Later today, we will get a glimpse of what may lie ahead in next week’s historic second impeachment hearing.
Those running the trial, nine congressmen and women who act as impeachment managers, must lay out the bones of their case against former President Trump.
They will detail their arguments against the ex-President, why they believe he must face censure and be barred from office in the future. Why they believe he should be convicted of "incitement of insurrection".
It will also be a chance for his legal team, a day into their new jobs, to lay out their defence.
Mr Trump himself is said to still believe his disproven argument, that the election was stolen, remains the best line of defence despite causing a split at the weekend with his previous defence team.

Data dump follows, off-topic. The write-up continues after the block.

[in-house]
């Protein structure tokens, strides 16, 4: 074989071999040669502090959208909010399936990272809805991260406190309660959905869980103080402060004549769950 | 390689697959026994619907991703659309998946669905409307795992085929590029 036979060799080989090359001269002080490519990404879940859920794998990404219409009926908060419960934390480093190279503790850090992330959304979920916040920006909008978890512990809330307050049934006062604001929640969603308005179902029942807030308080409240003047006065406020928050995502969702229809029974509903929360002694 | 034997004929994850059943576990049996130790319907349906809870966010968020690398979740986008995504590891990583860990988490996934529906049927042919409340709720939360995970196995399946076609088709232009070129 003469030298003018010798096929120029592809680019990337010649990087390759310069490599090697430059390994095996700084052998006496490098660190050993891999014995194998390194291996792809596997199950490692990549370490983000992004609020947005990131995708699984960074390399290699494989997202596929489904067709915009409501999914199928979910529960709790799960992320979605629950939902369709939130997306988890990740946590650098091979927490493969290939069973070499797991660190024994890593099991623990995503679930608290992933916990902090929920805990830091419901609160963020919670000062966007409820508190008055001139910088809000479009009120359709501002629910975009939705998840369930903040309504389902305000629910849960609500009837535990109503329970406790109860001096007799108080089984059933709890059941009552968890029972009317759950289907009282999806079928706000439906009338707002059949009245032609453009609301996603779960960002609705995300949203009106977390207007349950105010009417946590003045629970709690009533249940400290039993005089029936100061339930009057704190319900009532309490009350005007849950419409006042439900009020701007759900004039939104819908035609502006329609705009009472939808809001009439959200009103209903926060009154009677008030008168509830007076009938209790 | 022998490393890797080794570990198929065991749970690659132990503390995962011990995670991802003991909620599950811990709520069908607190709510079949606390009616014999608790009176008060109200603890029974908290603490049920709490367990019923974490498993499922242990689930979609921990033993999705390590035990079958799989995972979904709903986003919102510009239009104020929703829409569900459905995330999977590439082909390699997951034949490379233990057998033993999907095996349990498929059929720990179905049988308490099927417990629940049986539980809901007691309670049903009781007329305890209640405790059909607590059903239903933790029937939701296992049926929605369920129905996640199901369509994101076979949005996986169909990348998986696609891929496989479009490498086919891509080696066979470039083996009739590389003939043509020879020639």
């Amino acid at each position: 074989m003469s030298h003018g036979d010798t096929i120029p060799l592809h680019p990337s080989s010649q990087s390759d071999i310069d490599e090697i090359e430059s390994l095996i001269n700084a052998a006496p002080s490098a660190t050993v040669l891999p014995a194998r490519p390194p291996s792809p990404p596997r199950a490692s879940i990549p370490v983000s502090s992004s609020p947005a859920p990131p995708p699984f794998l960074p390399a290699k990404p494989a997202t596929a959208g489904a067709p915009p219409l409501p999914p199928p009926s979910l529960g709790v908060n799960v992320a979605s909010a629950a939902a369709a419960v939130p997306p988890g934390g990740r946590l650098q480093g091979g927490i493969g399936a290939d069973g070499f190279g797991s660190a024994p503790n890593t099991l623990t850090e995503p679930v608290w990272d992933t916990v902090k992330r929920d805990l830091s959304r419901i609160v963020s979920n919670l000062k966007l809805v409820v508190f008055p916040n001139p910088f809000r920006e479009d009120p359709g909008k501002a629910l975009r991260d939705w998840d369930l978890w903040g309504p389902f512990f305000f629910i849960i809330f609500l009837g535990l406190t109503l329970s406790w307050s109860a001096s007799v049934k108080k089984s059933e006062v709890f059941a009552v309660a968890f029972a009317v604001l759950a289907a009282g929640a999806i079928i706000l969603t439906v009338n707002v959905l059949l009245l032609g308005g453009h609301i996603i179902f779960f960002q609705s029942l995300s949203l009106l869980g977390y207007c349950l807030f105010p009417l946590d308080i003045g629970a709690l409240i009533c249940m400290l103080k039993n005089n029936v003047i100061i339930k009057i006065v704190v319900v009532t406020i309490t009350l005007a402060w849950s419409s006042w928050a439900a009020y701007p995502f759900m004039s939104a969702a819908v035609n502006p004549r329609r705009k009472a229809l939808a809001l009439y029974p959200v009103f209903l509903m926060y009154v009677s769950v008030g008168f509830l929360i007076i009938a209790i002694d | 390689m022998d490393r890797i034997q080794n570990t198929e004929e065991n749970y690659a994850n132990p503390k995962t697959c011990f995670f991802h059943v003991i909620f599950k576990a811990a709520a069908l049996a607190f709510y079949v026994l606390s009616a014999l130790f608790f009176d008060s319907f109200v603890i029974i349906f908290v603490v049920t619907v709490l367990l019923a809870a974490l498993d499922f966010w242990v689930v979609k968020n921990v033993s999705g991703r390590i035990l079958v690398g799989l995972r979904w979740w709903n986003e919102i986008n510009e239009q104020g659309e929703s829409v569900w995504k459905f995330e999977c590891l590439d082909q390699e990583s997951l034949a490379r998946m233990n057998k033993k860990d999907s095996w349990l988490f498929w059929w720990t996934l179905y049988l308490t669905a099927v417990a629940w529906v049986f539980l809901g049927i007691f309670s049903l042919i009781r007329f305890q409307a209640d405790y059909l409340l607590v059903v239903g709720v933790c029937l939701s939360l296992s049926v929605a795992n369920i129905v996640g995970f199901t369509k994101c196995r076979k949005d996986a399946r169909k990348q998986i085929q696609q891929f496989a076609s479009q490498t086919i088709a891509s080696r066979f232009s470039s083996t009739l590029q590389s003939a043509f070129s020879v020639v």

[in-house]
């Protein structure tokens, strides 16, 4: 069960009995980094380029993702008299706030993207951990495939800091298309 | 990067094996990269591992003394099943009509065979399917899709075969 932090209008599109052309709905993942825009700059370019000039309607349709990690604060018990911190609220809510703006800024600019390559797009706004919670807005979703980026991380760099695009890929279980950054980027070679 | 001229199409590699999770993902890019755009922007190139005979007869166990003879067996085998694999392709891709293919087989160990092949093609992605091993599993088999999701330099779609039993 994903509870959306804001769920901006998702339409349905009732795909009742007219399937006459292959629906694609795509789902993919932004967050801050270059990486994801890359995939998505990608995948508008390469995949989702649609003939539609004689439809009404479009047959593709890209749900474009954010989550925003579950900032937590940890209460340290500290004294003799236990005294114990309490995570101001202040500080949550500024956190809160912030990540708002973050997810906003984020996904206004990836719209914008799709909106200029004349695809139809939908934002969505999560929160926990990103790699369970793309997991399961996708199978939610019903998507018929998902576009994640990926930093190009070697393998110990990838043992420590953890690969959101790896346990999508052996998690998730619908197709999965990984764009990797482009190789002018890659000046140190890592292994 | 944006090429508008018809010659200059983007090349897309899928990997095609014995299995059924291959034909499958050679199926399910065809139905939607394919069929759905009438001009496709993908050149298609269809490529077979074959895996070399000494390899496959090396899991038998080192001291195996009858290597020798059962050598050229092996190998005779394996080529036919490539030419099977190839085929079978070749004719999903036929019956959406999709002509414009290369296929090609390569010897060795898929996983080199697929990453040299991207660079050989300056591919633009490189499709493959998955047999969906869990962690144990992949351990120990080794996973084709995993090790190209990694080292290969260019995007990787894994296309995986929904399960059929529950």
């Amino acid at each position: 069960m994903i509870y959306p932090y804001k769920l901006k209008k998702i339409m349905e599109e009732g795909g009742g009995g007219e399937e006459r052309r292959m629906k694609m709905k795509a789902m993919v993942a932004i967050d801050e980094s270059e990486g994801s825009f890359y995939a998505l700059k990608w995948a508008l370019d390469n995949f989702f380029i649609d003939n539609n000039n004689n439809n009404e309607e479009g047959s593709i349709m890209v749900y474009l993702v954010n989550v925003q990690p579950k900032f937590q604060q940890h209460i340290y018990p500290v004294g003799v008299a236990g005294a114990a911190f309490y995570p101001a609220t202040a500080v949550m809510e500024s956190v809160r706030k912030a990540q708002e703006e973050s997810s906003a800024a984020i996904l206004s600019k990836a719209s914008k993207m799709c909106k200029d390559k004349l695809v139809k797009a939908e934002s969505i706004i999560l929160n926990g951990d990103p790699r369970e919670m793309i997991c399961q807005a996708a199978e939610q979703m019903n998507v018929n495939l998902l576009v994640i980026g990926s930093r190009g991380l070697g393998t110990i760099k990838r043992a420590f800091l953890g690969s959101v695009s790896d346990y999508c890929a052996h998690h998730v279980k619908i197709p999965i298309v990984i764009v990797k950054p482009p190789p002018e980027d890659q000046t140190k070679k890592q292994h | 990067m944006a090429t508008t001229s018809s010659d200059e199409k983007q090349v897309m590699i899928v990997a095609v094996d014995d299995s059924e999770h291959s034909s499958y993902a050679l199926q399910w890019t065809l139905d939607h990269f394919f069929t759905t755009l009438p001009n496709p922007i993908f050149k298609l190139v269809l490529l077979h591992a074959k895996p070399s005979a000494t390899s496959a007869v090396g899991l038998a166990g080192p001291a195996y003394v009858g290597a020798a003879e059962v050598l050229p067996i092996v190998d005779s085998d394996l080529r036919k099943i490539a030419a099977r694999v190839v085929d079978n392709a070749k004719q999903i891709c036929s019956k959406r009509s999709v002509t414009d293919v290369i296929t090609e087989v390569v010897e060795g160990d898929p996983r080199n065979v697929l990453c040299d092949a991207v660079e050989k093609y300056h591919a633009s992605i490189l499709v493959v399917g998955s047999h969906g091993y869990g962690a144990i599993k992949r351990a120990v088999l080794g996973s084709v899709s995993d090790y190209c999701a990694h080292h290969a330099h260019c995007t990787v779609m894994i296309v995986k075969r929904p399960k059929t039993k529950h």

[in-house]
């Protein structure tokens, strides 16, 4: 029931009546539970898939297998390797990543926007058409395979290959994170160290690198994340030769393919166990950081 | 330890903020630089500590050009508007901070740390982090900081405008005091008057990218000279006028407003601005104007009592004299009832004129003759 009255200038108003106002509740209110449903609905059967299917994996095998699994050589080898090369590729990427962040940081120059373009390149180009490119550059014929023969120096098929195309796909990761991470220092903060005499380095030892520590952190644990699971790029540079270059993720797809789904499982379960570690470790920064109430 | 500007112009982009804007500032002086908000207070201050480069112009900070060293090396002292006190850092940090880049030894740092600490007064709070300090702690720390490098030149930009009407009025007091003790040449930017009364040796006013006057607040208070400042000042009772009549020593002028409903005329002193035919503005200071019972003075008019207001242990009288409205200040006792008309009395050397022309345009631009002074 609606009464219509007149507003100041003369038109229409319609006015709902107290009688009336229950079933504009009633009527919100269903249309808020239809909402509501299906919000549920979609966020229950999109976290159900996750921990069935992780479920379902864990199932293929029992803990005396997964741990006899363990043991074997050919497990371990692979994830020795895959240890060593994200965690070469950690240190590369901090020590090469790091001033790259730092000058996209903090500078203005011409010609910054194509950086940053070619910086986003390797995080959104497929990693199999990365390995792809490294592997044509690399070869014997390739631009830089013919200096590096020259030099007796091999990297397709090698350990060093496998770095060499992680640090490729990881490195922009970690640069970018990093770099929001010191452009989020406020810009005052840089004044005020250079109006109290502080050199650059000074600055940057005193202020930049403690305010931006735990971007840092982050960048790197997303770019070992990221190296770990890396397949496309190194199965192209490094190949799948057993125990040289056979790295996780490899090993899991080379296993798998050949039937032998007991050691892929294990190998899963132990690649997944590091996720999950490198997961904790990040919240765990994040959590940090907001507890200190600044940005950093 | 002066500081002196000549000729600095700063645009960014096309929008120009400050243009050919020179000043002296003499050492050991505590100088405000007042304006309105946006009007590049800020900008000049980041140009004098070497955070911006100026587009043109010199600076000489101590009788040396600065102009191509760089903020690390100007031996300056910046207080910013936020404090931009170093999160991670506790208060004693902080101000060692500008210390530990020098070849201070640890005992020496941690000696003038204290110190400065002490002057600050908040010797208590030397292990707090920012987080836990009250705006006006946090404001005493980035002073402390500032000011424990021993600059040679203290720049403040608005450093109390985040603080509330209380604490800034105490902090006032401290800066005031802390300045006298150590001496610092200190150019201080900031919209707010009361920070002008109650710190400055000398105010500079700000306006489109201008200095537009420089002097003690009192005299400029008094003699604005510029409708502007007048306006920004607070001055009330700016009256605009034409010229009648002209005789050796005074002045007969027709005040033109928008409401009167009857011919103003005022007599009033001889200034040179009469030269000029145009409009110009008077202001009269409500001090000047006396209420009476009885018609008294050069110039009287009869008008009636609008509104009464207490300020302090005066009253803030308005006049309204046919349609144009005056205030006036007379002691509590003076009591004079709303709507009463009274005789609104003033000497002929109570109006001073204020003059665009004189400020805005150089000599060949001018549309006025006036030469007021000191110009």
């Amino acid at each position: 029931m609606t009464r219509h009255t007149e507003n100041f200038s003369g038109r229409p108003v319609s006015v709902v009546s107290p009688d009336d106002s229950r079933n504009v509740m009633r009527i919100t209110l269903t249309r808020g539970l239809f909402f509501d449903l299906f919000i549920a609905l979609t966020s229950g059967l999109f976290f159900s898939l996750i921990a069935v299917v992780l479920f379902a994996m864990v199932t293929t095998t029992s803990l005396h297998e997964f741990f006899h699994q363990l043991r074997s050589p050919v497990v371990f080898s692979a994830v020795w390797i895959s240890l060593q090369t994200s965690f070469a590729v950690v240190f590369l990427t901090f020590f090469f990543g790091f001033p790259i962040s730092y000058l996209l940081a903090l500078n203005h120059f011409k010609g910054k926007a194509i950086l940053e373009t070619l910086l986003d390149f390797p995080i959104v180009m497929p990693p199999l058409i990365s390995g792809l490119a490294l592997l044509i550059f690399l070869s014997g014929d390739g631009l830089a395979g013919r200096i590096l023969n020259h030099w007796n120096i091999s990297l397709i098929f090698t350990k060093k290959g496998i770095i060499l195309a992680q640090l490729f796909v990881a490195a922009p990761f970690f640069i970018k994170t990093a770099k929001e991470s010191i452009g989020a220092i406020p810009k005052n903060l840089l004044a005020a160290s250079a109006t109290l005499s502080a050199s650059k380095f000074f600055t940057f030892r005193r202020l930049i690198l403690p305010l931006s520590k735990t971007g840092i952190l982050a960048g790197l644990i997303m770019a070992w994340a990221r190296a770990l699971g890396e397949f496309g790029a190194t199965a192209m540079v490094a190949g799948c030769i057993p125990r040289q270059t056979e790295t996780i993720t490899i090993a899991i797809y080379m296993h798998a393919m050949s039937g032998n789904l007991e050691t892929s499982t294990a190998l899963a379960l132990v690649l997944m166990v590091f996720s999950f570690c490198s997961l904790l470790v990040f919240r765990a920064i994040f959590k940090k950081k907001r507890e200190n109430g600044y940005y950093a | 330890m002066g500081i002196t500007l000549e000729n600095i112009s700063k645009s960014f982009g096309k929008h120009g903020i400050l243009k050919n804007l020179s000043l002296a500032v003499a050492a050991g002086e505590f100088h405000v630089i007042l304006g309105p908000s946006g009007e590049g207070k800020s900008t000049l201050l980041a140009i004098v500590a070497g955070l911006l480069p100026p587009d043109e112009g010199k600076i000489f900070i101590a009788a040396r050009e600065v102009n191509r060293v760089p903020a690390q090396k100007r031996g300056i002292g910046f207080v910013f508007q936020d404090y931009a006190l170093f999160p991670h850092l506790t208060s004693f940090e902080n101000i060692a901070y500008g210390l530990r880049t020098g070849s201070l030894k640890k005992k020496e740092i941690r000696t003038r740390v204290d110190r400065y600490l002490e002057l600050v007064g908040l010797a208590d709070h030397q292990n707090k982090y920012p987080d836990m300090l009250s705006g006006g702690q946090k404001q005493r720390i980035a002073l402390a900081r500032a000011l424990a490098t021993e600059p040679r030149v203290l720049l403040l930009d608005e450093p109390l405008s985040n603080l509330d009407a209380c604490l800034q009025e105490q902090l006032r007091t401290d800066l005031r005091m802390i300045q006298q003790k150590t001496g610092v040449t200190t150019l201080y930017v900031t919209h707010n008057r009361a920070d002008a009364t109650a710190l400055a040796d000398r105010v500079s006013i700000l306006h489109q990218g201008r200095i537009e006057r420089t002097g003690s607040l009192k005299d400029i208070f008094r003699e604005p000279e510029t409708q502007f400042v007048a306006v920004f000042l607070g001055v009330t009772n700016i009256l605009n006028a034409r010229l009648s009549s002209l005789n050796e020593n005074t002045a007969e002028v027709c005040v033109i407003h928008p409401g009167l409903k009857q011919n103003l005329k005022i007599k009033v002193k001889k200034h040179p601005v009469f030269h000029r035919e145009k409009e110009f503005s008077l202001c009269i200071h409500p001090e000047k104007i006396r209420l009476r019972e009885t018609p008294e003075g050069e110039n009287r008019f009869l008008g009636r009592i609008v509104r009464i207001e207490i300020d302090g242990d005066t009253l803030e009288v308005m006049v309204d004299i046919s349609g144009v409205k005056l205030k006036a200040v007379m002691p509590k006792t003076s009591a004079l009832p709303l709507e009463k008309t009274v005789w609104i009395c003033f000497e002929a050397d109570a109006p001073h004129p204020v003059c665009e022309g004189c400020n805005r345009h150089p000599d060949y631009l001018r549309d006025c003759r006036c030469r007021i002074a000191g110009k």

The more measured belief is the best defence remains that the hearing itself is unconstitutional. In many ways, what the defence is will make very little difference to the outcome.
No one expects the Senate to get the two thirds vote against the 45th occupant of office.
Few are getting involved in the pro-Trump chatter as in the last impeachment, not necessarily because they are so horrified by what happened on January 6 but more because they don’t feel there is a need.
As for a star witness, well there is one who would probably want the chance to air his views again but those defending him will seek to avoid that.
However, few expect Donald Trump to stay silent throughout.
The days ahead may see the former President returning to the friendly embrace of those media outlets which championed his cause through the years of his presidency.
The less said the better has never been his policy - in fact that is partly what brought him to this point in the first place.
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